By Lewis Wolpert
Quoting scientists from Aristotle to Einstein, British researcher Lewis Wolpert describes technology as a distinct mode of idea. after we comprehend technology as "unnatural," we will start to negotiate its murkiest, so much misunderstood terrain. Wolpert is the writer of The Triumph of the Embryo and coauthor of a fondness for technological know-how.
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Extra info for The Unnatural Nature of Science (Questions of Science)
Many conclusions are influenced by the emotional content of the Unnatural Thoughts data. ' Examples of this abound in everyday life. Suppose that, via consumer reports and your local and trusted garage, you have carefully researched what car to buy and have settled on model X. And then you meet a close colleague and tell him of your decision. If he then reacts with shock and relates his own terrible experience with car X, listing all the problems he had, would you really be unaffected? Even though his account is but one in a large number, you will have great difficulty ignoring his advice.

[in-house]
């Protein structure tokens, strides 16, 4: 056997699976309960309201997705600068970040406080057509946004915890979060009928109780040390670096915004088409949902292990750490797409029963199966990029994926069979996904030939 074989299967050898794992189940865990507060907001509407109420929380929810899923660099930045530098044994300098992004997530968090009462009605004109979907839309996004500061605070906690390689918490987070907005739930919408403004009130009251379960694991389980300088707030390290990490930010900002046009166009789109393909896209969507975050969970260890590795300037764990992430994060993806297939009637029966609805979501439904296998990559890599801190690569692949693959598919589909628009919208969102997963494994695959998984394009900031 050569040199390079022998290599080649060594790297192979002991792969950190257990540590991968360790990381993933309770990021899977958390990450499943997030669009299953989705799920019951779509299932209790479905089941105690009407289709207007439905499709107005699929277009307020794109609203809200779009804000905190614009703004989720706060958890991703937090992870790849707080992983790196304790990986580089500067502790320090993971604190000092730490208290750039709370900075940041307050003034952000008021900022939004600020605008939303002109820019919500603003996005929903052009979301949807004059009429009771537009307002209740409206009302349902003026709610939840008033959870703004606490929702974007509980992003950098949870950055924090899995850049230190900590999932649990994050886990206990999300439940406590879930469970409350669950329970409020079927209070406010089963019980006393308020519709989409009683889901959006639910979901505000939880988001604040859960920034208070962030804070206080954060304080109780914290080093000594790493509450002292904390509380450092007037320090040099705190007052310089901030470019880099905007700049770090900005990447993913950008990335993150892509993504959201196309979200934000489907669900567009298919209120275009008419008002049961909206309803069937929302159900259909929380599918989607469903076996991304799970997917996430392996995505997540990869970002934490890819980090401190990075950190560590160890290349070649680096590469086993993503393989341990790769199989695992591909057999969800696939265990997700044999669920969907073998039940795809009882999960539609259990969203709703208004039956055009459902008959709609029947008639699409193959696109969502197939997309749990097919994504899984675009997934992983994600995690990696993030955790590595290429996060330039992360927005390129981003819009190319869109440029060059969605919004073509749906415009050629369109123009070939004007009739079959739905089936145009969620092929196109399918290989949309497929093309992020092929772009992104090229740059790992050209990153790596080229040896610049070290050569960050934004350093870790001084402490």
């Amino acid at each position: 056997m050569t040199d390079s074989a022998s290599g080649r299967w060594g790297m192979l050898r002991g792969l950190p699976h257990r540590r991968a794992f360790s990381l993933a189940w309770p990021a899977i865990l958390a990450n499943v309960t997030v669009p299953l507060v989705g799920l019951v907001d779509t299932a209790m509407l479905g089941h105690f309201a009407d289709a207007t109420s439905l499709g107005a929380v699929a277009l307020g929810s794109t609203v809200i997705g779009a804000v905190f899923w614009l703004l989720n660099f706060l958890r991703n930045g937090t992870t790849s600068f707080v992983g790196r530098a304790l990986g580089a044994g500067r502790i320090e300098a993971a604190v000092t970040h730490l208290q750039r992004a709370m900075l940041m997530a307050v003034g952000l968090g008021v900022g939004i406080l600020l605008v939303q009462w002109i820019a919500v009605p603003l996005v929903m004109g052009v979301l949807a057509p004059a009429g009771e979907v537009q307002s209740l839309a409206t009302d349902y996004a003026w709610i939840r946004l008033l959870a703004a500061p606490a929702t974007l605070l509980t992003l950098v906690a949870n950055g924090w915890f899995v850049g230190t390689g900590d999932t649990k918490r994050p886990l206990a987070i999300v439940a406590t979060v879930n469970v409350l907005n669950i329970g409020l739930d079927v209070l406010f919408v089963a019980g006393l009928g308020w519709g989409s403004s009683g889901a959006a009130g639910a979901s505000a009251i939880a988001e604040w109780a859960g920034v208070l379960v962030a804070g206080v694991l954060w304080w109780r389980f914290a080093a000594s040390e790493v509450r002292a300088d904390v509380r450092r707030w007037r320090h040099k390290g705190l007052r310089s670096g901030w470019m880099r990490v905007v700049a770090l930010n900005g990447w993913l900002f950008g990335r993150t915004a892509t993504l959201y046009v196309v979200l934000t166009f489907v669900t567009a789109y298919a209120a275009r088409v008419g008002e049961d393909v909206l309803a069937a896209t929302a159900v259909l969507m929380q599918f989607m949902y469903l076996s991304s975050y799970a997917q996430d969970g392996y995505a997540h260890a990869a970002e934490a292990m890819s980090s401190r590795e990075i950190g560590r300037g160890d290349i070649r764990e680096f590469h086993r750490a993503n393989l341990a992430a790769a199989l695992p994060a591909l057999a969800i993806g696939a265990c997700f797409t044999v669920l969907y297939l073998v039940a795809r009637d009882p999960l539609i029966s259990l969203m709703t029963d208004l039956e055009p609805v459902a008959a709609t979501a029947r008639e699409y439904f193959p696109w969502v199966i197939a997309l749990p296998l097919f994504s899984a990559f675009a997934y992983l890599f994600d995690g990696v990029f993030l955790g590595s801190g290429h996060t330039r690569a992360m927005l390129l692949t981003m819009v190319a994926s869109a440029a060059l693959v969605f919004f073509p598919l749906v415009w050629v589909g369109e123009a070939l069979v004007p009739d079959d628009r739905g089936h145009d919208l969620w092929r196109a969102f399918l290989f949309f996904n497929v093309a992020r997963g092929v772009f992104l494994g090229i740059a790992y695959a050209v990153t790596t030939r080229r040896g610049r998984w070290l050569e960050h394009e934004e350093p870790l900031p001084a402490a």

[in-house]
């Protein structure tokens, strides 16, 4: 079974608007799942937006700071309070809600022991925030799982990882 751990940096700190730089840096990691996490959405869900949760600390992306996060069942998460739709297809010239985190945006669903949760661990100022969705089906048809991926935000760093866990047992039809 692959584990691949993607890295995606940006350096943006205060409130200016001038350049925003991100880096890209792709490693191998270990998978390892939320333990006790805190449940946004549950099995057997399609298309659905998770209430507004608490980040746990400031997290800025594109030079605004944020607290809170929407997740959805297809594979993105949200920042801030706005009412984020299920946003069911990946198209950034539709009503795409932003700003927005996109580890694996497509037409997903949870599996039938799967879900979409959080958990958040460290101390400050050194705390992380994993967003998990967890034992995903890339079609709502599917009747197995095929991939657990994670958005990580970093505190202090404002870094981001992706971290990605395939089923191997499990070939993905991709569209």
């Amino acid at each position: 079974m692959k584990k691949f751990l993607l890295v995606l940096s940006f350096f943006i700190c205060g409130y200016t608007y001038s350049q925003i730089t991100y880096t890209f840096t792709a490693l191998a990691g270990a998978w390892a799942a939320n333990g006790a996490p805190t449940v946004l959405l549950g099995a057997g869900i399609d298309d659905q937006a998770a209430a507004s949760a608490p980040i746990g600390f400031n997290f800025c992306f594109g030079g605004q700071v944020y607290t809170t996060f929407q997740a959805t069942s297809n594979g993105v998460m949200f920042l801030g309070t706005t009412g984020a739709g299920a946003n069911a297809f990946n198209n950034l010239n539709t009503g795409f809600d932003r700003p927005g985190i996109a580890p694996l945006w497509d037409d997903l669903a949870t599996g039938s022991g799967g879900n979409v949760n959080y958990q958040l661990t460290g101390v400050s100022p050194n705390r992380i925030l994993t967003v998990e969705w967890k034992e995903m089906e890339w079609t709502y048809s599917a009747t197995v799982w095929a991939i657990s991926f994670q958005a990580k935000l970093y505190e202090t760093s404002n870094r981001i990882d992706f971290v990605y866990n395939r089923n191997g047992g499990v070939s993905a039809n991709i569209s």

The earth is at the centre of the universe, and the heavenly bodies are embedded in a series of concentric spheres around it. Circular motion is regarded as perfect, and this describes the movement of the sun and the heavens. Aristotle's contribution to biology was to open up many areas - comparative anatomy, embryology and animal behaviour - and to make an enormous number of observations. His teleological explanations also made sense, since they implied that natural phenomena had an end in view.
The motivations behind technology and science are very different. The final product of science is an idea, or information, probably in a scientific paper; the final product of technology is an artefact - the clock or the electric motor, say. Unlike science, the product of technology is measured not against nature but in terms of its novelty and the value that a particular culture puts on it. Whether or not it is true, statements such as that of Karl Marx to the effect that inventions since 1830 could be thought of as being 'for the sole purpose of supplying capital with weapons against the revolts of the working class' could not conceivably be made about scientific ideas.
The Unnatural Nature of Science (Questions of Science) by Lewis Wolpert